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Suppose $A_1, ..., A_r\in F^n$ are non-zero vectors such that $A_i\cdot A_j=0 \space \forall i\neq j$. Let $c_1,...,c_r\in F$ be scalars such that $$\sum_{i=1}^rc_iA_i=0$$ Show that $c_i=0 $ for all $i$.

To prove this, appeal to Pythagoras' Theorem: $$\text{If $A_1,...A_r$ are perpendicular, then}\space \bigg|\sum_{i=1}^rA_i\bigg|^2=\sum_{i=1}^r\big|A_r\big|^2$$

In this case, for each $i\neq j$ we have $c_iA_i\cdot c_jA_j=0 \implies$ each term in $\sum c_iA_i$ is perpendicular to any other term other than itself. Hence we can apply Pythagoras' Theorem: $$0=\bigg|\sum_{i=1}^rc_iA_i\bigg|^2=\sum_{i=1}^r|c_i|^2\big|A_i\big|^2$$

Since $A_i$ is non-zero $\forall i$, $\big|A_i\big|^2\neq0 \space\forall i.$ Furthermore, $$\sqrt{0}=\sqrt{\bigg|\sum_{i=1}^rc_iA_i\bigg|^2}=\sqrt{\sum_{i=1}^r|c_i|^2\big|A_i\big|^2}\implies$$ $$0=\sum_{I=1}^rc_iA_i=\sqrt{\sum_{i=1}^r|c_i|^2\big|A_i\big|^2}$$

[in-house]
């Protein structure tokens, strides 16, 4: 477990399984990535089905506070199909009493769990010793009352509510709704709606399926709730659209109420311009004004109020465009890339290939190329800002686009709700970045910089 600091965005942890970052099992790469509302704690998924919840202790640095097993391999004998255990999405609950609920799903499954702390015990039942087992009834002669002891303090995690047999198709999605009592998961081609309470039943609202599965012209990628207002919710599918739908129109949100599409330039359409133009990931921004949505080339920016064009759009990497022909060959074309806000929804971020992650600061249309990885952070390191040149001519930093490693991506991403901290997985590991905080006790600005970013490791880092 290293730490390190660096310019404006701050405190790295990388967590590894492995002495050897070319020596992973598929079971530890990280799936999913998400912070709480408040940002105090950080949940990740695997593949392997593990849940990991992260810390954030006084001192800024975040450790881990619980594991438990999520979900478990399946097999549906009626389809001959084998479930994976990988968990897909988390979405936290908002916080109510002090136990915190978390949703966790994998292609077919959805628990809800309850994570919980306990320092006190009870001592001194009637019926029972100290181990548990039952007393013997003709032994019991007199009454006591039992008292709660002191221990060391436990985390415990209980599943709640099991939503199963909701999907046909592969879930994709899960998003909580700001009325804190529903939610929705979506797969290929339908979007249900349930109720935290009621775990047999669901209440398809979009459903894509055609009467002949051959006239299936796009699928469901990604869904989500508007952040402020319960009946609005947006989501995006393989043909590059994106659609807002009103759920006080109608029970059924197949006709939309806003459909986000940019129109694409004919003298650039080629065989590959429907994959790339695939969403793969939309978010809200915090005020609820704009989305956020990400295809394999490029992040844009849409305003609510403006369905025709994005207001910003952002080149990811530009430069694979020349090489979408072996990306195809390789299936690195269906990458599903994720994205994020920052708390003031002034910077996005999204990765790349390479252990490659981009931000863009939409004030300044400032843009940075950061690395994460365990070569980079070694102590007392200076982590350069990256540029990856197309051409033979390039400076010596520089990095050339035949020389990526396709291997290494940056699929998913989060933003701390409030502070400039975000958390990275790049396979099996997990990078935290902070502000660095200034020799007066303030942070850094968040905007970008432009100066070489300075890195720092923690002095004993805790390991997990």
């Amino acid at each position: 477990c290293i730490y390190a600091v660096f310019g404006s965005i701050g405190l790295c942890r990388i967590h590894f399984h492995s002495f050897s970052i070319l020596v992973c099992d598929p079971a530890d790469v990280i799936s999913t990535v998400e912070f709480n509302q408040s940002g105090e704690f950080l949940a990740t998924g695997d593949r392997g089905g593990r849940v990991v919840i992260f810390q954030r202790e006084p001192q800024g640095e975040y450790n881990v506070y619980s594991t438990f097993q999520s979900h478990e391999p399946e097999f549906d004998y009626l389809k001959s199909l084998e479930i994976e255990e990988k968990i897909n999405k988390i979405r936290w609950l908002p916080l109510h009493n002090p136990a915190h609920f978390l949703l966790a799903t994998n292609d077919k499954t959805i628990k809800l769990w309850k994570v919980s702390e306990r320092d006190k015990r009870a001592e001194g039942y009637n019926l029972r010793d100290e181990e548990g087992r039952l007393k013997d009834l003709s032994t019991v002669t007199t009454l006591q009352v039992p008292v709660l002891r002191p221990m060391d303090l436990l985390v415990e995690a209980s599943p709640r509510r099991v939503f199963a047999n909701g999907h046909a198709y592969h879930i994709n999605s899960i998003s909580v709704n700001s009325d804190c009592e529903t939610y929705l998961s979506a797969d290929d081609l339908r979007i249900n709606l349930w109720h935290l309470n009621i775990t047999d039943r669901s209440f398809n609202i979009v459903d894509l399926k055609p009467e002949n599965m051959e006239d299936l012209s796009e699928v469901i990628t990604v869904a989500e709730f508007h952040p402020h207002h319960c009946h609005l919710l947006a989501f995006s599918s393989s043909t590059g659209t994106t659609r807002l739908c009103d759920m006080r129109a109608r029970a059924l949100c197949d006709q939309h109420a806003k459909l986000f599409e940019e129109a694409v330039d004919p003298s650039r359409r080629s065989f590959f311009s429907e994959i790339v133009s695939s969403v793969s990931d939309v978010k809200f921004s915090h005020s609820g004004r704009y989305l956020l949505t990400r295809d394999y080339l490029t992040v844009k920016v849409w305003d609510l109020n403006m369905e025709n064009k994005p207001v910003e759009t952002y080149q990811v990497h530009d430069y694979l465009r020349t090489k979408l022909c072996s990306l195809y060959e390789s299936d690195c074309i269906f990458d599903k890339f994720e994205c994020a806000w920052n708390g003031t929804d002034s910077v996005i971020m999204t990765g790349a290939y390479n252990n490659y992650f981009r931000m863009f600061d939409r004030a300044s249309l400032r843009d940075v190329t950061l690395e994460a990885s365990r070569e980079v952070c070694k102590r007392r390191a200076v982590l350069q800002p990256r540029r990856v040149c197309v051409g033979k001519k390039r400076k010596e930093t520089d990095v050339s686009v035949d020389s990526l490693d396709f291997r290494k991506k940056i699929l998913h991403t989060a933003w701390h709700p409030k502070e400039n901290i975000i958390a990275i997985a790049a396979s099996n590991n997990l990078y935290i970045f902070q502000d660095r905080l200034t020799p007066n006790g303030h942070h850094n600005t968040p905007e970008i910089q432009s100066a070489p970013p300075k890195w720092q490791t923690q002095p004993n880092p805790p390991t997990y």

But, the sum under the radical on the right is strictly positive since each term is positive via squaring. So since we're guaranteed $A_i$ is non-zero for all $i$ we know in order to enforce the sum $=0$ we must have $c_i=0$ for all $i$. Done.

I'm wondering if it is circular to use Pythagoras' Theorem here and whether or not this proof is correct.

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Your approach is fine, provided the Pythagorean theorem has already been proved. But there's a much easier proof (without Pythagoras): Assume $\sum_ic_iA_i=0$. For any index $j$, take the dot product of this equation with $A_j$. All the terms where $i\neq j$ drop out because $A_i\cdot A_j=0$, so what remains is $c_j|A_j|^2=0$. Since $A_j$ is a non-zero vector, this implies $c_j=0$. Since $j$ was arbitrary, this proves linear independence.

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